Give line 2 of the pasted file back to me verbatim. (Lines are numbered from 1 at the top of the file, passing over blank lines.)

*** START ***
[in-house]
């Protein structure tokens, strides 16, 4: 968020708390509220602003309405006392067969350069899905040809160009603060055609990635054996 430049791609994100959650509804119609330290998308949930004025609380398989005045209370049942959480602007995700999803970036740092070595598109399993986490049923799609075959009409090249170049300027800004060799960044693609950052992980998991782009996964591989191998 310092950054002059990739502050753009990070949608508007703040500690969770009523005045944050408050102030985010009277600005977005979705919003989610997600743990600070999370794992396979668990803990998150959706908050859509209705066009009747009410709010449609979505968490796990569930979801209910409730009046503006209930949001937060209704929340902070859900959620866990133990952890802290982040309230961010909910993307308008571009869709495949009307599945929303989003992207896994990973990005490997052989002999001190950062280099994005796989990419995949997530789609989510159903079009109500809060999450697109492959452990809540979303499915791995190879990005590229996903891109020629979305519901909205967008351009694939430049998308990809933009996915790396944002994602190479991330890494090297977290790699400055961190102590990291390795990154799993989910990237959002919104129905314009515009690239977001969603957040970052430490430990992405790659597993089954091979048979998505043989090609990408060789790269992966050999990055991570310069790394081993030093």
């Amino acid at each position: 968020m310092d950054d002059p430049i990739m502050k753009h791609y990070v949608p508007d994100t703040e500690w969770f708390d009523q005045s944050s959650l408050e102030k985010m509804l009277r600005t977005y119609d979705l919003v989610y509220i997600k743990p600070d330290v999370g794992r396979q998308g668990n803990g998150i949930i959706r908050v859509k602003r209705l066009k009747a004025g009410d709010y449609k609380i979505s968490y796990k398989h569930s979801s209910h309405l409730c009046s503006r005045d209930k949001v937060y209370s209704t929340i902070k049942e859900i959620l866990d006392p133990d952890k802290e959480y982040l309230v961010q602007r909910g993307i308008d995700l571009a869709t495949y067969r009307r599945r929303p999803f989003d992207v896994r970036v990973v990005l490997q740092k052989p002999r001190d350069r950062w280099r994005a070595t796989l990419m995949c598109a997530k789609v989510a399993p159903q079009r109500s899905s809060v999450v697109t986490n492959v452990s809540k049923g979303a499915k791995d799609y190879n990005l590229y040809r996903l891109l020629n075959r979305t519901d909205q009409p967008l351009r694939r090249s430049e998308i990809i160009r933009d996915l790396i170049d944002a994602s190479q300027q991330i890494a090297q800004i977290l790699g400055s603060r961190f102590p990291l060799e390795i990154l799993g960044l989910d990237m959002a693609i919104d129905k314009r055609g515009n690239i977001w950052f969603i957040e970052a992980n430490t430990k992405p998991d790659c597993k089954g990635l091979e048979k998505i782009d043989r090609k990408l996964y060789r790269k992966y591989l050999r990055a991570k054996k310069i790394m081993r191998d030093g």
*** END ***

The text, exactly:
């Protein structure tokens, strides 16, 4: 968020708390509220602003309405006392067969350069899905040809160009603060055609990635054996 430049791609994100959650509804119609330290998308949930004025609380398989005045209370049942959480602007995700999803970036740092070595598109399993986490049923799609075959009409090249170049300027800004060799960044693609950052992980998991782009996964591989191998 310092950054002059990739502050753009990070949608508007703040500690969770009523005045944050408050102030985010009277600005977005979705919003989610997600743990600070999370794992396979668990803990998150959706908050859509209705066009009747009410709010449609979505968490796990569930979801209910409730009046503006209930949001937060209704929340902070859900959620866990133990952890802290982040309230961010909910993307308008571009869709495949009307599945929303989003992207896994990973990005490997052989002999001190950062280099994005796989990419995949997530789609989510159903079009109500809060999450697109492959452990809540979303499915791995190879990005590229996903891109020629979305519901909205967008351009694939430049998308990809933009996915790396944002994602190479991330890494090297977290790699400055961190102590990291390795990154799993989910990237959002919104129905314009515009690239977001969603957040970052430490430990992405790659597993089954091979048979998505043989090609990408060789790269992966050999990055991570310069790394081993030093």